The Ikhwan Al-Safa (Brethren of Purity) were a group of Sufi
scholars in Basra
who met together sub rosa
As a result of these conversations the Order issued their encyclopaedia of knowledge; the Rasa'il. This mysterious sect espoused beliefs that echoed themes found in Pythagorean and Hermetic doctrines as well as Jabirian and Platonic sources. Their works became quite popular especially among the Ismailis who had their own form of Gnosis. Some, like Henry Corbin, believe the Ikhwan were the voice of the Ismailis themselves. There is also evidence that they influenced the writer of the Picatrix.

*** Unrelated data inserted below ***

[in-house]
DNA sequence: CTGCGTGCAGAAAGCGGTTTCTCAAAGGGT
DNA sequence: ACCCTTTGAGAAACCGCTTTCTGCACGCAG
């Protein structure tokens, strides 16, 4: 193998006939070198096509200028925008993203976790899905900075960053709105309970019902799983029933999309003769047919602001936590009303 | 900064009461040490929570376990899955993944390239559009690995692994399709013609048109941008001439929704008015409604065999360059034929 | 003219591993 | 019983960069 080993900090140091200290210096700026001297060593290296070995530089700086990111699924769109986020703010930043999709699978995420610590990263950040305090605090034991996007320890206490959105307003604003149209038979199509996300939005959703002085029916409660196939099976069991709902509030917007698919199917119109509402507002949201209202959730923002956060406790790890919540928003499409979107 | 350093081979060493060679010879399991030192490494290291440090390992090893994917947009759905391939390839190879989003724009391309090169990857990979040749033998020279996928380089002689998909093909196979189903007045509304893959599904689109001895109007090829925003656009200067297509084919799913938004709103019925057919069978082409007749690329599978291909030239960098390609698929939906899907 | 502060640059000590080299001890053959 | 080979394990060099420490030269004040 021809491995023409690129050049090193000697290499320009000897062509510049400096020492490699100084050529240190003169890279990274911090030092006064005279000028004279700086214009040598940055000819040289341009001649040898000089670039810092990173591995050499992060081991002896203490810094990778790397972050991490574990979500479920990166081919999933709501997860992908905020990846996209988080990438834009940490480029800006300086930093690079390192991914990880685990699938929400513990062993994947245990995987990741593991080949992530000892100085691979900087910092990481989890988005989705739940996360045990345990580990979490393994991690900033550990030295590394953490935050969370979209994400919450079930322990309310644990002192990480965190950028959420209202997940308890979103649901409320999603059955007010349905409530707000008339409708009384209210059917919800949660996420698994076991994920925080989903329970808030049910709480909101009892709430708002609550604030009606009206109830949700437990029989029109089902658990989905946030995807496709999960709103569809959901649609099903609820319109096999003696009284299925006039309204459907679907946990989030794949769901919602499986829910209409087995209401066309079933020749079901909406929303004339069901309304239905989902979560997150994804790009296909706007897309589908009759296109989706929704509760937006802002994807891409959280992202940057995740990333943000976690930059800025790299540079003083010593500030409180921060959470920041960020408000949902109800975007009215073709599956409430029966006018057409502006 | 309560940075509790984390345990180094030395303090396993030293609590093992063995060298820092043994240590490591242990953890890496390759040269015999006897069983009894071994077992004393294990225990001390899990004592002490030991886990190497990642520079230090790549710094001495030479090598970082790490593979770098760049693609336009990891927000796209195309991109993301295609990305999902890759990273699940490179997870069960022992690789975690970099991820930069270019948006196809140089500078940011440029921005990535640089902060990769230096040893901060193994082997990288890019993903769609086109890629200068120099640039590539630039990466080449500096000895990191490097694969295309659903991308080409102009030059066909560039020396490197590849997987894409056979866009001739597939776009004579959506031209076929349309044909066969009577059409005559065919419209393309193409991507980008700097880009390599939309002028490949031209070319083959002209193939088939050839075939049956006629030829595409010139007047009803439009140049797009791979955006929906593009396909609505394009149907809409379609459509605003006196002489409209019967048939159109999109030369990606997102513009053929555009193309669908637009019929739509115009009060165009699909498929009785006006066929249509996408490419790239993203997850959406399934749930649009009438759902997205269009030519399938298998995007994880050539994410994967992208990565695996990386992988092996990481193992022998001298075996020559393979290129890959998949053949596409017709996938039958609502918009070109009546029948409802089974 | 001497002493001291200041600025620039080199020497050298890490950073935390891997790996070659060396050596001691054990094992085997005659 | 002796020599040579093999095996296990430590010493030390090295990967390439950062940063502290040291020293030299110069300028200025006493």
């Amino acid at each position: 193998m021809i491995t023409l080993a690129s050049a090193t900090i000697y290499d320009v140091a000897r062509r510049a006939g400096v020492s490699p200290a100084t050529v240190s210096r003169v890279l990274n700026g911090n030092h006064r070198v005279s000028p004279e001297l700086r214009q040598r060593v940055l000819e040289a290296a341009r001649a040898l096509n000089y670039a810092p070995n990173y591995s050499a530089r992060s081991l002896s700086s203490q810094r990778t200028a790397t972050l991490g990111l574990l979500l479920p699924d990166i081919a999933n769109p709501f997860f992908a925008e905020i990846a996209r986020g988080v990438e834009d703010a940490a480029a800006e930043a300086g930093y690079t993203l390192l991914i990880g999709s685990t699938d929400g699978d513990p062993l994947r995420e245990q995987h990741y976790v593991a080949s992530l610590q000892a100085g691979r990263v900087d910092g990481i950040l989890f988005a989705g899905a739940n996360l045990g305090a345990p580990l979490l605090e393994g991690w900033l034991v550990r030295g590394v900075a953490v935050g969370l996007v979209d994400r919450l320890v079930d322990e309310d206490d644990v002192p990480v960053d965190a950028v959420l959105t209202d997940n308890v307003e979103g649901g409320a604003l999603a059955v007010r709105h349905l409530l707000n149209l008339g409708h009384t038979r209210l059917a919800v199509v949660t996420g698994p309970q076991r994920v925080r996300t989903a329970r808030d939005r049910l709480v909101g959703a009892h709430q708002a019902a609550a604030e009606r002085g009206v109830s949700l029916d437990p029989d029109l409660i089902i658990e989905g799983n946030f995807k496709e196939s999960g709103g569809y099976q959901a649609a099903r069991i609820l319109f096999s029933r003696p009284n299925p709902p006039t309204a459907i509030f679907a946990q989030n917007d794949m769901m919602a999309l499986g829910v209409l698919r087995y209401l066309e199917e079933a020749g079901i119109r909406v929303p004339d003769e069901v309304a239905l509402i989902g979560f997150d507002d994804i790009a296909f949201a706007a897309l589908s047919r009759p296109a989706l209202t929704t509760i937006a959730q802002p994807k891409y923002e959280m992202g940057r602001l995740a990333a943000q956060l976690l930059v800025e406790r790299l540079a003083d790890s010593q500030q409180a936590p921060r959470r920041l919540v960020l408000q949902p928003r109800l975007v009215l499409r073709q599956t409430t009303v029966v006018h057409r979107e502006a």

They rank high in Esoteric Islam in terms of depth and perception and have influenced many sufic orders and practitioners. They were unusually sympathetic to other religious thinkers for followers of Islam and sought through their investigations to show the similarity between the various types of spiritual development.
Nonetheless there has been heavy debate both in the Middle East and the West concerning this secret brotherhood. Christopher McIntosh has suggested that the Rasa'il may even have inspired the (much later) manifestos of the Rosicrucian Brotherhood. Whether this is indeed a fact matters little in the sense that certainly the synthesis of cosmological and spiritual ideas coupled with science and learning admit to a tradition long upheld by Adepts both of the East and the West.